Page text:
The shovelnose sturgeon, Scaphirhynchus platorynchus, is the smallest species of freshwater sturgeon native to North America. It is often called "hackleback", "sand sturgeon", or "switchtail." Switchtail refers to the long filament found on the upper lobe of the caudal fin (often broken off as adults). Shovelnose sturgeon are the most abundant sturgeon, found in the Missouri River and Mississippi River systems, and the only commercially fished sturgeon in the United States of America (Pflieger 1997).
The sturgeons of the family Acipenseridae have bony scutes along the sides and back and four barbels on the underside of the rostrum. A total of 25 extant species of sturgeon are recognized, including 17 within the genus Acipenser. Sturgeon are distributed around the northern part of the Northern Hemisphere (holarctic distribution) and have marine, freshwater, and anadromous members. Sturgeons, including the shovelnose, are highly regarded for their flesh and their roe, from which premium grades of caviar are made (Barton 2007).
They can reach 1m (39.4 in) in length and up to 4.8 kg (10.6 lb) in weight but 50–85 cm (19.7-33.5 in) and 2.5 kg (5.5 lb) is more common.
The scientific name Scaphirhynchus, Greek, means "spade snout," and platorynchus, Greek, means "broad snout." The shovelnose sturgeon is characterized by a long slender filament on the upper lobe of the caudal fin. They have a flattened rostrum (modified snout) that is also shovel shaped. There are four fringed barbels on the ventral side of the rostrum that can be found in a straight line, which is equidistant from the mouth opening to the tip of the snout, unlike pallid sturgeon. The belly of the shovelnose sturgeon is covered with scale-like plates, which is another distinguishing factor from pallid sturgeon who have primarily scaleless bellies. Coloration of the shovelnose sturgeon ranges from a light-brown to buff with a white belly (Pflieger 1997).
Distribution, habitat, and reproduction
The shovelnose sturgeon, as its distribution represents, is impacted very little by turbidity. The Missouri River and the Mississippi River systems tend to carry high sediment loads. Here the sturgeon inhabits the open channel or main channel areas of the large rivers. It lives on the bottom, often in areas with swift current and sand or gravel bottom. As with many riverine fish species, the shovelnose sturgeon does not have a restricted home range and may travel long distances (Pflieger 1997).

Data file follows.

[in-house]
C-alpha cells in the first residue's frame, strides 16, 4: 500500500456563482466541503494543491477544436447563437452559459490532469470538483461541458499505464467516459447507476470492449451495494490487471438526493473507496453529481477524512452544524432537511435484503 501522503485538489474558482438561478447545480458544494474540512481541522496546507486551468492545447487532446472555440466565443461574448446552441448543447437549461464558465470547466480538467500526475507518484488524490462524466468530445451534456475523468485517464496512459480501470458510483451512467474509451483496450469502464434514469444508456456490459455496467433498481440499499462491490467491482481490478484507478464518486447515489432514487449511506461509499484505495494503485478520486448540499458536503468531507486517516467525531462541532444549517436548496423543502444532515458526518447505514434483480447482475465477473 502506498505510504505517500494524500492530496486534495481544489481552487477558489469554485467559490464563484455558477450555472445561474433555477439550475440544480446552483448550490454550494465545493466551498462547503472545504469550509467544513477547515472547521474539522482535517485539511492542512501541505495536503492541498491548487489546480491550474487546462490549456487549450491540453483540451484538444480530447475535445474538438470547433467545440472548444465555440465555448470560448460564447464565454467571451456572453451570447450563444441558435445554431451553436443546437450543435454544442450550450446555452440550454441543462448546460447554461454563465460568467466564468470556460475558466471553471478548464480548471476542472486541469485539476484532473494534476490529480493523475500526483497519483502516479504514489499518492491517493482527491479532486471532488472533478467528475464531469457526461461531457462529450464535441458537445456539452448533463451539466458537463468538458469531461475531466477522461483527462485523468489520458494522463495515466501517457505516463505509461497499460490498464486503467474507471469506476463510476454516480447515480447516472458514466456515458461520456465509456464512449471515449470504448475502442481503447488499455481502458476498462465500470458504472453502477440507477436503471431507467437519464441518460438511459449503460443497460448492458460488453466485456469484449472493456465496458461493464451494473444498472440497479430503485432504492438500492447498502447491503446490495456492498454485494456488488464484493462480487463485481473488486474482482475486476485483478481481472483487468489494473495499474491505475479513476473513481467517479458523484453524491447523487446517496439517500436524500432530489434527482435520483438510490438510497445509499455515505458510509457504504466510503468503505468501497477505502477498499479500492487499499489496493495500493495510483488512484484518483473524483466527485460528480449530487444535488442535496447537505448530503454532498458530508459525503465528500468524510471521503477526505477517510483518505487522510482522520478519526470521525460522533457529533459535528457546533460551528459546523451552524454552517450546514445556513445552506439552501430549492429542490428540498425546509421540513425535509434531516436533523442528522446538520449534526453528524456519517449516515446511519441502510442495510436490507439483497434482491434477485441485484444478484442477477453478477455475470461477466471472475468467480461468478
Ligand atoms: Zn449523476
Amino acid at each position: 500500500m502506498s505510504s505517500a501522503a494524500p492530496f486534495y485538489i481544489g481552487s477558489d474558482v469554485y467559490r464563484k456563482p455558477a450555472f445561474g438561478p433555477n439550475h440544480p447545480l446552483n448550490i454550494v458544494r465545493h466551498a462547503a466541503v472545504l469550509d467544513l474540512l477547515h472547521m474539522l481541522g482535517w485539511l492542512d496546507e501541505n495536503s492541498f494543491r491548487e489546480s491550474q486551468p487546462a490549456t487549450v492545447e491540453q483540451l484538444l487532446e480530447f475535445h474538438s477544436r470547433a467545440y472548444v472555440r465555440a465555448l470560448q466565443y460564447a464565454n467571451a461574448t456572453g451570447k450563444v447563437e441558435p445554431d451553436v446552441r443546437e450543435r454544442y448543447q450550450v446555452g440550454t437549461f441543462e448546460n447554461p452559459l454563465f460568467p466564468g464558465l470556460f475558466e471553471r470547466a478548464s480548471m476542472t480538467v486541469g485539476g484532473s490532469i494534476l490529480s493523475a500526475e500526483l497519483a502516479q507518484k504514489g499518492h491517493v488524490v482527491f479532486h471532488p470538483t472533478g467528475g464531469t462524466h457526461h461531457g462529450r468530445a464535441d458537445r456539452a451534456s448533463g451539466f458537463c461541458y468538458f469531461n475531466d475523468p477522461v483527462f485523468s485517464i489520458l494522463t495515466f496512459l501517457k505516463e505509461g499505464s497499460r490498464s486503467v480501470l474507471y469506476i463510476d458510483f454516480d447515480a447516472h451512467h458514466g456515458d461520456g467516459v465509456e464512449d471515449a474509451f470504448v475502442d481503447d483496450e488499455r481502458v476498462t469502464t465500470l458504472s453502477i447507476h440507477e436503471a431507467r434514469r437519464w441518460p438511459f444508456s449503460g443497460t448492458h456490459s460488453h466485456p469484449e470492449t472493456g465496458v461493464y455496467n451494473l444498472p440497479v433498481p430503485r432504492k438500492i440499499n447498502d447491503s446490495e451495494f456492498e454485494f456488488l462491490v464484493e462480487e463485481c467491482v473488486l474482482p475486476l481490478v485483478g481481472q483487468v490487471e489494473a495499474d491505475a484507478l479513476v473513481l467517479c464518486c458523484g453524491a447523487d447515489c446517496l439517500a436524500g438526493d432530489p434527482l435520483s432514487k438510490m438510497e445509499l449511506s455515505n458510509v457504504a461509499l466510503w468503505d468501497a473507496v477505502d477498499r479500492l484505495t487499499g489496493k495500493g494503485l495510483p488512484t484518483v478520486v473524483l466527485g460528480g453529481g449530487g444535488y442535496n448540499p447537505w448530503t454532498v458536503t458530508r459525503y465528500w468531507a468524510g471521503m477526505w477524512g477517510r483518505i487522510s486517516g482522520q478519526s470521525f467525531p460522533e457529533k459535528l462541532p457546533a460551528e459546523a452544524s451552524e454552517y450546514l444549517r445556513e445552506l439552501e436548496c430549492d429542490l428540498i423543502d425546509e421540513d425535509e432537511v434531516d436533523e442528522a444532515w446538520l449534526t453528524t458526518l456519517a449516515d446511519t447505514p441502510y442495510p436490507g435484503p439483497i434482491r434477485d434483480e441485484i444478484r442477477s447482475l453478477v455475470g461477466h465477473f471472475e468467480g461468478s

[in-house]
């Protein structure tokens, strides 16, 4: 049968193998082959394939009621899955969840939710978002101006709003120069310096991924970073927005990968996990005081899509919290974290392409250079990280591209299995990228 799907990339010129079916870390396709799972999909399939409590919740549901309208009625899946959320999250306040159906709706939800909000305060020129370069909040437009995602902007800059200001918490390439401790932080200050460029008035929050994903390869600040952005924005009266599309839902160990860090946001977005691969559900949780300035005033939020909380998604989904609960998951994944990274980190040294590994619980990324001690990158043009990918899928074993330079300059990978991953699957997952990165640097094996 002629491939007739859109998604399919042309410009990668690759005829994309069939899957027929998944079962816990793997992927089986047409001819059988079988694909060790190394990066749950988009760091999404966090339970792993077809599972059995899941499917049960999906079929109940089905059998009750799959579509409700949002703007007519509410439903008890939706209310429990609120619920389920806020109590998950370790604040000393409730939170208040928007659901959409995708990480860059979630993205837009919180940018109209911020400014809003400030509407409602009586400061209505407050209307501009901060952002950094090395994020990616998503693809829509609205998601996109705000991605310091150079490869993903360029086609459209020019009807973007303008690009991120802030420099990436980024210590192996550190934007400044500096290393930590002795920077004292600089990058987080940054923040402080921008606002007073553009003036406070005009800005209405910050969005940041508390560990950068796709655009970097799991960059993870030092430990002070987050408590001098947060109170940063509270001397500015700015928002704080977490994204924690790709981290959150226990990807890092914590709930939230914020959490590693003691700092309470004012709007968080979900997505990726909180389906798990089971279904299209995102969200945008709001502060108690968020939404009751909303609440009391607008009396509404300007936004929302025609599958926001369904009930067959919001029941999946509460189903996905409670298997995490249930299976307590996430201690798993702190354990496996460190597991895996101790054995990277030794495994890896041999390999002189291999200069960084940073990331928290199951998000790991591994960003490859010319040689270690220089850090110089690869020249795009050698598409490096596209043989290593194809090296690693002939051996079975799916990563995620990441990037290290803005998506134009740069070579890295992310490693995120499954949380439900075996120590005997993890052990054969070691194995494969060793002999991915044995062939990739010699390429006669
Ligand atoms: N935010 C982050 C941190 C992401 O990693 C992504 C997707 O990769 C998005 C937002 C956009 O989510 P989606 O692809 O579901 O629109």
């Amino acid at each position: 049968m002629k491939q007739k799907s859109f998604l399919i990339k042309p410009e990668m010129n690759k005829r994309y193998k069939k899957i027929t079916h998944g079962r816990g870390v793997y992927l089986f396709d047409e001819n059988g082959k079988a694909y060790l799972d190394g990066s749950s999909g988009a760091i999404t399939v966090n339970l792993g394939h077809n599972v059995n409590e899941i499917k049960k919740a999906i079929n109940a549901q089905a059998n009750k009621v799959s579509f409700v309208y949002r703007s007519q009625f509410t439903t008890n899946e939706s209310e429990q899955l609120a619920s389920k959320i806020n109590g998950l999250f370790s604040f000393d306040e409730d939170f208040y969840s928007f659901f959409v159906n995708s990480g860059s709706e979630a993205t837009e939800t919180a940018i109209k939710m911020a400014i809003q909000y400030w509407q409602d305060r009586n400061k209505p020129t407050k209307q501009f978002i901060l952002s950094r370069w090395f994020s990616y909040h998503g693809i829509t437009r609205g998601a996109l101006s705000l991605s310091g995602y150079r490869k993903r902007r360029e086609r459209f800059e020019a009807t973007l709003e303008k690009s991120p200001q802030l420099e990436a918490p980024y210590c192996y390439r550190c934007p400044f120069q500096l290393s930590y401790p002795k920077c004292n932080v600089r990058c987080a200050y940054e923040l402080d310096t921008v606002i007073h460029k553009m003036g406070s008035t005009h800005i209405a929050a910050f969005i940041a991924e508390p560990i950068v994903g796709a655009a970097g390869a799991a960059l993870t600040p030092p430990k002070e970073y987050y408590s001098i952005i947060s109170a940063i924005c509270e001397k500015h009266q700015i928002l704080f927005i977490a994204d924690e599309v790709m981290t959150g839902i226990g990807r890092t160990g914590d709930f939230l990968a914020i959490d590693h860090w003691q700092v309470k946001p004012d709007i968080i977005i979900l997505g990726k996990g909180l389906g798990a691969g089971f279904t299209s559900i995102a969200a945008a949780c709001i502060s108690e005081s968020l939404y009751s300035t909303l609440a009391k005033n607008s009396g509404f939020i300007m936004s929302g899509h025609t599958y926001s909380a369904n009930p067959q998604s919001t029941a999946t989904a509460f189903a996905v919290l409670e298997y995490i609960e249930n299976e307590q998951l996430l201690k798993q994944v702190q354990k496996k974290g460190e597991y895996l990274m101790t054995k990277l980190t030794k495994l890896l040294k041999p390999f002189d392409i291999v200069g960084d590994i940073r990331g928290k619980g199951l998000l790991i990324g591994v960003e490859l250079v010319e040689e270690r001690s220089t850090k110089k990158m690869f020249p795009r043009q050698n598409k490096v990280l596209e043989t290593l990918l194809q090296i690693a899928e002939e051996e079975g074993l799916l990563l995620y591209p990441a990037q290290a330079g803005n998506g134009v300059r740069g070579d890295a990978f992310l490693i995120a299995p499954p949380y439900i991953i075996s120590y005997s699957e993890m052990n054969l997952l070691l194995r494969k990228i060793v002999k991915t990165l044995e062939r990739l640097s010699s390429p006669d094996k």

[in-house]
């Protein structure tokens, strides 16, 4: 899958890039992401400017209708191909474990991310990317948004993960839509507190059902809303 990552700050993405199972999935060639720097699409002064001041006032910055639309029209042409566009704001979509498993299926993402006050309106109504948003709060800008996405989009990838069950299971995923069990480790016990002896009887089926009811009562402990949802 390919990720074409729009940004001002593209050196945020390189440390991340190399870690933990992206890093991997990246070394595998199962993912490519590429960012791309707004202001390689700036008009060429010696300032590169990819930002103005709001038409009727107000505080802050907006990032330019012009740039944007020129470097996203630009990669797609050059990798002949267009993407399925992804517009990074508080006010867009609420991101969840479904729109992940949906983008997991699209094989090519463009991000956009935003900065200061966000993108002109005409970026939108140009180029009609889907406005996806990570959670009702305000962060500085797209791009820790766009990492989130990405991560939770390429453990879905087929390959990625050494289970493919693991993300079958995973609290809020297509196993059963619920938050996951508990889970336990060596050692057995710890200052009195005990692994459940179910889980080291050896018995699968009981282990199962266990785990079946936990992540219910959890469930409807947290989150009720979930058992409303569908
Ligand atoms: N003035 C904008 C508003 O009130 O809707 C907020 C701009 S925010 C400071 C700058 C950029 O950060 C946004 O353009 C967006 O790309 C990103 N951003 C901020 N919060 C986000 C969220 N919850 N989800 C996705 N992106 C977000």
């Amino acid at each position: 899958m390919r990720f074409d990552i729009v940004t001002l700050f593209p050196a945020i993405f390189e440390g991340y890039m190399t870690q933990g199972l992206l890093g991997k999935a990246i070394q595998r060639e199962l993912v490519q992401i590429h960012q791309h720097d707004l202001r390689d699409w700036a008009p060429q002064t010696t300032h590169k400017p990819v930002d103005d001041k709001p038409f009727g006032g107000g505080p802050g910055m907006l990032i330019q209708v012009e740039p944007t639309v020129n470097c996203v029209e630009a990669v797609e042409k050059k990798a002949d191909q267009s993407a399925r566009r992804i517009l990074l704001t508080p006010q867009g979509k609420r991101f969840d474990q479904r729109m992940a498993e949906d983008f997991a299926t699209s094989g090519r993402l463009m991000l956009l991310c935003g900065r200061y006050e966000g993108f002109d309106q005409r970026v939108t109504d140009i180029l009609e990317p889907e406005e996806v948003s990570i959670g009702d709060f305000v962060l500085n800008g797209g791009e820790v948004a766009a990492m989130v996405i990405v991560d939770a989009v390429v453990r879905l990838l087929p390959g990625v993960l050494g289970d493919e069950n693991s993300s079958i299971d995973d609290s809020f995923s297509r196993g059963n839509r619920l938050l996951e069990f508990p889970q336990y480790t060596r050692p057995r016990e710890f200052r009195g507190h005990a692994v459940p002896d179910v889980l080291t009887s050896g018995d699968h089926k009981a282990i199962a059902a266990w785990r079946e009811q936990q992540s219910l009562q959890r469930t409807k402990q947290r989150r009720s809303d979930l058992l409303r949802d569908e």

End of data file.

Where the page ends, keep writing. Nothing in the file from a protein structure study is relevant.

The shovelnose sturgeon feeds on the bottom, using its highly protrusible mouth to suck up its food. The diet is mainly aquatic insect larvae, consisting principally of mayflies, true flies (Diptera), and caddisflies. The sturgeon also feed on crustaceans, worms, and small fish (Carlson et al. 1985;Held 1969). As a result, to bottom feeding it is a host to the glochidia (larvae) of several species of freshwater mollusc, including Quadrula pustulosa (Pimpleback), Obovaria olivaria (Hickorynut) and Lampsilis teres (Yellow sandshell). It is the only known host to the hickorynut mussel.
A typical sturgeon's life history includes a migration from feeding grounds to breeding grounds in large rivers. During spawning, behavior changes and swimming near the surface occurs. Females do not spawn every year and spawning chronology is not readily evident. Spawning takes place over gravel in fairly swift water. Eggs hatch after 3 to 5 days, and the larvae—about 1 cm long—drift downstream to suitable rearing areas in the river (Barton 2007). Carlson et al. (1985) found that growth of the shovelnose sturgeon is relatively slow, at 21.3 inches (54.1 cm) in five years.
The roe of the shovelnose sturgeon is marketed as "hackleback" caviar. As old world sources of Caspian and Black Sea sturgeon caviar have become endangered, roe from shovelnose sturgeon and paddlefish have recently become commercially important. The flesh of the sturgeon is widely considered a delicacy, especially smoked sturgeon. Poaching of the shovelnose sturgeon is becoming a problem, as they must be 8–10 years old before spawning can occur, and females are only gravid once every 3 years. There is some interest in marketing the shovelnose sturgeon as an aquarium species.
- Barton, M. 2007. Bond's Biology of Fishes, 3rd edition. Thompson Brooks/Cole, Belmont, California.
- Carlson, D.M., W.L. Pflieger, L. Trial, and P.S. Haverland. 1985. Distribution, biology, and hybridization of Scaphirhynchus albus and S. platorynchus in the Missouri and Mississippi rivers. Env. Biol. Fishes 14(1):51-59.
- Held, J.W. 1969. Some early summer foods of the shovelnose sturgeon in the Missouri River. Trans. Am. Fish. Soc. 98(3):514-517.
- Pflieger, W.L. 1997. The Fishes of Missouri. Conservation Commission of the State of Missouri, Jefferson City, Missouri.
- "Scaphirhynchus platorynchus". The IUCN Red List of Threatened Species. International Union for Conservation of Nature and Natural Resources. 2004. Retrieved 20 April 2009.
- Froese, R.; Pauly, D. (2017). "Acipenseridae". FishBase version (02/2017). Retrieved 18 May 2017.
- "Acipenseridae" (PDF). Deeplyfish- fishes of the world. Retrieved 18 May 2017.
- Shovelnose Sturgeon Brochure
- American Hackleback Caviar
- Sturgeon Specialist Group (1996). "Scaphyrhynchus platorynchus". IUCN Red List of Threatened Species. Version 2006. International Union for Conservation of Nature. Retrieved 11 May 2006.
- "Scaphirhynchus platorynchus". Integrated Taxonomic Information System. Retrieved 4 May 2006.
- Froese, Rainer and Pauly, Daniel, eds. (2006). "Scaphirhynchus platorynchus" in FishBase. May 2006 version.